He’d say to me “We need wartime leaders not peacetime leaders.” The poor guy thought he was on an Afghanistan battlefield. The truth is he was too much of a coward to participate in a real war and save civilian lives.

Business isn’t a war. Nobody has to die at work.

Build an exceptional personal brand™

Three years ago the rise of the LinkedIn guru came about. Headlines full of emojis and busy-being-awesome mottos were born. They didn’t just teach. No. They preached.

“It’s all abouttt the person-a-l brand” they’d scream from the rooftops of their condos. All day long they would say “network.” This was followed by a “tag your friends on my post to get job opportunities and network with other people.” Plenty of people didn’t understand the pyramid scheme. They offer false hope in the form of a job in return for a dump truck full of dopamine likes to re-inflate their self-esteem.

HR teams drank the kool-aid. They started running personal brand workshops. Then at performance time we got told things like “your personal brand isn’t strong enough.” You can’t measure a personal brand because none of us are companies with marketing teams like Coco-Cola.

We each have a reputation. A reputation is built on trust and getting shit done. No amount of LinkedIn fakery with a personal brand can build a reputation.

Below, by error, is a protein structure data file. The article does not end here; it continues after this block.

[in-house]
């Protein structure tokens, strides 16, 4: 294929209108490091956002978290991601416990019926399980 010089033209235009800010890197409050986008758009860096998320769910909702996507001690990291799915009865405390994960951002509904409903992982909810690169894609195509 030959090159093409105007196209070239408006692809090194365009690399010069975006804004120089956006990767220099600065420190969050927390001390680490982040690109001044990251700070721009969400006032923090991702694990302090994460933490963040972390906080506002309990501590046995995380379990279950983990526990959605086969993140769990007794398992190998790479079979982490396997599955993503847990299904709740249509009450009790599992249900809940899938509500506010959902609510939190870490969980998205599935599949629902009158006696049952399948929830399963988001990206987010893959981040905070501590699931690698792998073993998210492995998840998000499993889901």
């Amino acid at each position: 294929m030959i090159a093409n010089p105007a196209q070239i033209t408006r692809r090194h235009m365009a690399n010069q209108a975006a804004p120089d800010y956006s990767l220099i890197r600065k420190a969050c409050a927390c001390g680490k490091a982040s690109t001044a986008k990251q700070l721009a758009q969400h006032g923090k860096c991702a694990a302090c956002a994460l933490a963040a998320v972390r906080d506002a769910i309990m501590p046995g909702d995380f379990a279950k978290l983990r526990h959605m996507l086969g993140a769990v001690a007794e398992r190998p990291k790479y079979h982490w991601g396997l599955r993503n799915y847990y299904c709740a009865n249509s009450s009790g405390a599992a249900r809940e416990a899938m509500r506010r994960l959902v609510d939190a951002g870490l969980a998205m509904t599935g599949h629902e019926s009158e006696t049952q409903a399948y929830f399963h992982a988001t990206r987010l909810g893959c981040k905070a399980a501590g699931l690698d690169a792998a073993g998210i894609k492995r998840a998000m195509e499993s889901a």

The reason leaders in business do some or all of these things is because they don’t have much else in life to look forward to other than a bunch of stupid KPIs. As they get a tiny bit of leadership power, they don’t know how to handle it. So, their power consumes them.

The best career advice I’ve been given is this: Avoid drama.

Promotions at work aren’t determined by quality results. They’re determined by who will and won’t support their boss’s career agenda — that gets them to their next promotion and helps them level-up their bank balance.

If promotions became a democratic process like elections, that required data-based evidence, a lot of this traditional business culture would disappear. Perhaps AI can fix the world of promotions and help quiet achievers to get the career opportunities they deserve. For the time being we have software like “Culture Amp” that is helping to expose insecure, egotistical leaders.

Here’s the real way to be successful in your career and outperform

There’s another path. It’s one that doesn’t involve going to work each day and feeling like an unhappy fraud that wears the grin of a smiling assassin.

Treat your colleagues well

You need people to do business. Teams solve problems not individuals — too many people forget this.

Build your colleagues up. Support their outside-of-work hobbies. Give genuine compliments when they do good work. Find out the names of their children or parents. Learn about them. Ask about their career history. Connect with them on LinkedIn and engage constructively with their posts.

Deliver for the customer

The voice of the customer ultimately defeats the voice of leaders.

When I managed one of the largest US financial institutions in the world, I let the customer tell the leaders I worked for that I should be promoted. As a result, I did get a large promotion and managed to opt out of the office politics losers’ game.

If the customer gets what they want and you’re part of the process, you’ll do mighty fine in your career.

Choose action over meetings